Months later, now an official presidential candidate, Warren apologized. Her team promised to prioritize the needs of indigenous peoples: Her proposal to empower native communities would provide targeted funding for healthcare, housing, education and economic development, along with new pathways to opportunity and fairer representation in federal government.
For much of 2019, Warren's pitch for big, structural change seemed to be working, with much of the progressive vote torn between her and Sanders. Yet the two candidates refused to attack each other publicly, maintaining that they were friends and allies fighting for the same cause, even as the vitriol between their supporters ramped up.
Cracks in the camaraderie opened wide in January, when a Sanders campaign script instructing door-knocking volunteers to explain that Warren was a candidate for "more affluent people who are going to show up and vote no matter what" and was not expanding the party base. Shortly after, it was reported that Sanders told Warren in a 2018 private meeting that a woman could not win the presidency, a claim Warren quickly confirmed as true. The resulting fracas, amplified across social media, culminated in a tense interaction between the two candidates after the debate in Iowa, in which Warren accused Sanders of calling her a "liar" on national TV.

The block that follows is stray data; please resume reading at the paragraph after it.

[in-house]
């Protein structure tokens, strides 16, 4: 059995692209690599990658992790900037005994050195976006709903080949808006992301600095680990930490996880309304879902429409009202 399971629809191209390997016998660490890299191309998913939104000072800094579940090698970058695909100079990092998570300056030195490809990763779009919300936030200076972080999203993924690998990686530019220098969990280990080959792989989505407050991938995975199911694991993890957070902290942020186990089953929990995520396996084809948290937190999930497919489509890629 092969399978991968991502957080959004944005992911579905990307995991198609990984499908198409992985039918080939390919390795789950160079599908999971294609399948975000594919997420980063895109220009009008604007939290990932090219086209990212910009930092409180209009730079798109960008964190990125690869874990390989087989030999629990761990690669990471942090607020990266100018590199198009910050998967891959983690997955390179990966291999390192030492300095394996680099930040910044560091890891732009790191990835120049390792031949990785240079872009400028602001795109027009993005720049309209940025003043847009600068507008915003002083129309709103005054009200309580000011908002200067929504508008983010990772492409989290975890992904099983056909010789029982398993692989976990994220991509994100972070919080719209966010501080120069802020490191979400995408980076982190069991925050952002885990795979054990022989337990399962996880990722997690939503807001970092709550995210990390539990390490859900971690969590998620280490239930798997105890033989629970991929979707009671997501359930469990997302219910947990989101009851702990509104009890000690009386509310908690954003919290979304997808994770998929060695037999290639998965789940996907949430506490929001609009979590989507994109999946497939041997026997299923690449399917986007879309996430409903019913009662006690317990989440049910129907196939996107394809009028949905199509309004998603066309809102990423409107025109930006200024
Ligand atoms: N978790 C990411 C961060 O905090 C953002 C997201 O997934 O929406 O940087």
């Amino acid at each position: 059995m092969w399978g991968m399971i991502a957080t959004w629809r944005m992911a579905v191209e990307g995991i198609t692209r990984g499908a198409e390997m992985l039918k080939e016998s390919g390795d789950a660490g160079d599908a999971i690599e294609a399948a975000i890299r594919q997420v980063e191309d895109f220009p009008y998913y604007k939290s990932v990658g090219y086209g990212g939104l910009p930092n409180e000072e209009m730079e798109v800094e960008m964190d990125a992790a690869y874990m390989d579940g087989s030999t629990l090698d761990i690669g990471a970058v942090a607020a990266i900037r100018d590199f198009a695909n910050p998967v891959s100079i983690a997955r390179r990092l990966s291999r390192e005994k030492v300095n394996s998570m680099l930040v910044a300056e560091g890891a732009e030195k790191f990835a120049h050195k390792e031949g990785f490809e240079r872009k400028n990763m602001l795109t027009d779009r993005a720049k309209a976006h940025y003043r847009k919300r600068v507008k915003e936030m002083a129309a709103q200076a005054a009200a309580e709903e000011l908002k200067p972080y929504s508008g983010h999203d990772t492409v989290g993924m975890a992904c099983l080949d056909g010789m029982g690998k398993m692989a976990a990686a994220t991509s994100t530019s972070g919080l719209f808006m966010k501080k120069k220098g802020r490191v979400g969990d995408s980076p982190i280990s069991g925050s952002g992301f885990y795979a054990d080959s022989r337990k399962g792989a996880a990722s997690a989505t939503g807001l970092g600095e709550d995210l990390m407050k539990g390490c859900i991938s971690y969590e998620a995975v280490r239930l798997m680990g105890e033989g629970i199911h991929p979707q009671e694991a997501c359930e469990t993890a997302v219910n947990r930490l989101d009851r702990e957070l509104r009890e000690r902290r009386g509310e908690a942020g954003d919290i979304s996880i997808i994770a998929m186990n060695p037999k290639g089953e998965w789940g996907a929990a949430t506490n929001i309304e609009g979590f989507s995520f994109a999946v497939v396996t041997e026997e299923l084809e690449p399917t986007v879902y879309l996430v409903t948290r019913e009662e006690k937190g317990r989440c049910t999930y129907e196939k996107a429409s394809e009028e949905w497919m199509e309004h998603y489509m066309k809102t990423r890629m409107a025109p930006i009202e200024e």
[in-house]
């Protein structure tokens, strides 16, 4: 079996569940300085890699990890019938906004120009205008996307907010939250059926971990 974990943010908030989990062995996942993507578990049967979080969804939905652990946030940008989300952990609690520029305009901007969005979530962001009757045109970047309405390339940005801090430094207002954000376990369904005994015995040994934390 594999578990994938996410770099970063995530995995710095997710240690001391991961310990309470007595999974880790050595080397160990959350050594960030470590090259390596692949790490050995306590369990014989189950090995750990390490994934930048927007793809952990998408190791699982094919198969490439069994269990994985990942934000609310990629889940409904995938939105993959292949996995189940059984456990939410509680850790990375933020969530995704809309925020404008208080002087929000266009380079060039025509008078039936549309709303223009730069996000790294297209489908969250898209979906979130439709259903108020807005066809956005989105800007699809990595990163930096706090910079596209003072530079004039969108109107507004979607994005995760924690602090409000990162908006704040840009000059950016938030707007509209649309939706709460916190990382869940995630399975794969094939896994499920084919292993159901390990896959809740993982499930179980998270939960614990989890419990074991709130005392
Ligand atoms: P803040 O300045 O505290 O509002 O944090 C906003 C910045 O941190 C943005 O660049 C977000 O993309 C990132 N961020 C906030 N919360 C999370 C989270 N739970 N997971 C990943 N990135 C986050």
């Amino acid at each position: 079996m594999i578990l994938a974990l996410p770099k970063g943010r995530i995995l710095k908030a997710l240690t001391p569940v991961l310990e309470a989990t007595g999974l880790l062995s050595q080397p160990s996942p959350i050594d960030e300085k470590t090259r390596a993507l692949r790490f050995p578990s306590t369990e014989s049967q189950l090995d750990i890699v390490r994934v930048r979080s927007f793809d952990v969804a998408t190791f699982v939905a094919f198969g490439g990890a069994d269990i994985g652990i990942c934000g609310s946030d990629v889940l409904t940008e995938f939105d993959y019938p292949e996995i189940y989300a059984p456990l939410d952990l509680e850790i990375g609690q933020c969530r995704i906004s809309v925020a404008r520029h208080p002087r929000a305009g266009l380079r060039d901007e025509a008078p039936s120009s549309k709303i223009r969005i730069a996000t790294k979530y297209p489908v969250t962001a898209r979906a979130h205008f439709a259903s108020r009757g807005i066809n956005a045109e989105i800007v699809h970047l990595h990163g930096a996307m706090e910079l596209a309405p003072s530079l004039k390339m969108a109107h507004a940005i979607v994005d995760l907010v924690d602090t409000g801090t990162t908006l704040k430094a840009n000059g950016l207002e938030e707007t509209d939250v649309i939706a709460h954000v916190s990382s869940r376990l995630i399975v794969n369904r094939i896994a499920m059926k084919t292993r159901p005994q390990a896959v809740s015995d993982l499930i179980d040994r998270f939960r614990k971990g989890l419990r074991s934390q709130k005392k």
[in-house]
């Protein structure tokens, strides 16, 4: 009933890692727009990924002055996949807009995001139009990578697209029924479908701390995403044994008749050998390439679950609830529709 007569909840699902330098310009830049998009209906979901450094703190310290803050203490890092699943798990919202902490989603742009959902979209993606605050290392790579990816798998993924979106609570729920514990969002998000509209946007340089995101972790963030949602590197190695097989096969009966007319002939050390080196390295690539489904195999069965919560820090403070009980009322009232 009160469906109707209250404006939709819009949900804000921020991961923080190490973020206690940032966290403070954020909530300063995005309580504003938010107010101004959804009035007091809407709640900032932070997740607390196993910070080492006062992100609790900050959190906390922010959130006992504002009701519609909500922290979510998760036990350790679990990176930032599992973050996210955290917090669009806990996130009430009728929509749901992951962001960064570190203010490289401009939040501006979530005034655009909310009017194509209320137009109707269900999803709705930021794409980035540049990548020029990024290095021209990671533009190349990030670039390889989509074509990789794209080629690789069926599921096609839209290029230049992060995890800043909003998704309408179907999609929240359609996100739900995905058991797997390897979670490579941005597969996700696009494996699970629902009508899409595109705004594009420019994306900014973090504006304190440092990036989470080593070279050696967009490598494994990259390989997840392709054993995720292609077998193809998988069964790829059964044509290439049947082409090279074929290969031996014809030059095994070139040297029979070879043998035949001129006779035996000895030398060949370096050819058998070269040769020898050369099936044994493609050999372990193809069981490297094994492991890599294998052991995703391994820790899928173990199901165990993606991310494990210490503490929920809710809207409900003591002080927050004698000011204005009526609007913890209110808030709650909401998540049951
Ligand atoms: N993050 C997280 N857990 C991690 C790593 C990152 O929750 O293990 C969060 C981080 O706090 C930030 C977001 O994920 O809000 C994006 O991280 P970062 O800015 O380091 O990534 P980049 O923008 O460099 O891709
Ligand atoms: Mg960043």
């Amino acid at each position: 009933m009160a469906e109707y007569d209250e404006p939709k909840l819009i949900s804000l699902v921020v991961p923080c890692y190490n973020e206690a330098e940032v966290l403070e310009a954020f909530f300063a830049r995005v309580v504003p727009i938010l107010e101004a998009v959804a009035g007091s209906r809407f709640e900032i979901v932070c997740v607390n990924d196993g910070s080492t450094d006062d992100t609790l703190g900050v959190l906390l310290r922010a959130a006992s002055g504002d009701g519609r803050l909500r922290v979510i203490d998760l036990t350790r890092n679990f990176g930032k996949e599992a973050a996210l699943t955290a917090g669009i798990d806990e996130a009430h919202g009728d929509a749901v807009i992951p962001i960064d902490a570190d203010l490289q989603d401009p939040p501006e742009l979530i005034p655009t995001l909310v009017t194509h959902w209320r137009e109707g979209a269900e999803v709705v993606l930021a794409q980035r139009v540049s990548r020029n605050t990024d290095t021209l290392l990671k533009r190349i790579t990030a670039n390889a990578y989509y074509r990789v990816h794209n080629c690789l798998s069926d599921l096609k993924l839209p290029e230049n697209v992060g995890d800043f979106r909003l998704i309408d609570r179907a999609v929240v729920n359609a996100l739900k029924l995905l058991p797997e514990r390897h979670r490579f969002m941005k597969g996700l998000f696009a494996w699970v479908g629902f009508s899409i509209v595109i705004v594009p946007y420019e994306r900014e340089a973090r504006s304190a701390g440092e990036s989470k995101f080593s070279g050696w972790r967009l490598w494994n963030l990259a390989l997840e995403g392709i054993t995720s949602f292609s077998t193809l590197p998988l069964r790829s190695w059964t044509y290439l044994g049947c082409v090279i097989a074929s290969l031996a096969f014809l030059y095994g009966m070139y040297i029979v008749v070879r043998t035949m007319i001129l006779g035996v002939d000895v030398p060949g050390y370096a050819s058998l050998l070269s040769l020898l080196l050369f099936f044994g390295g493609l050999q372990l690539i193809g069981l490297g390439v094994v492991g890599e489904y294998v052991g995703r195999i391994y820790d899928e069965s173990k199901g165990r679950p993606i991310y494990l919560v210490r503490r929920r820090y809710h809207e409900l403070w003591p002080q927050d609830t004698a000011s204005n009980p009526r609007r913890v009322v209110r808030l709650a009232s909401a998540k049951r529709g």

The pretense was over, and the mutual energy between Sanders and Warren supporters — supporters who arguably want very similar policy outcomes — became increasingly polarized.
As a one-time registered Republican and bankruptcy lawyer, Warren's transformation into one of the country's most progressive senators has been unusual. Warren's early academic work reflected a pro-corporate ideology where free markets reigned supreme and regulations always made things worse. It was her field research in the early 1980s that she says radically changed her views.
“I set out to prove [that people filing for bankruptcy] were all a bunch of cheaters,” Warren said in a 2007 interview on University of California Television. “I was going to expose these people who were taking advantage of the rest of us by hauling off to bankruptcy and just charging debts that they really could repay, or who’d been irresponsible in running up debts.”
But through her research of local court records around the country, Warren concluded the vast majority of people and families filing for bankruptcy were honest and hardworking. There wasn't something wrong with them; there was something wrong with the system.
This article was originally published on March 05, 2020.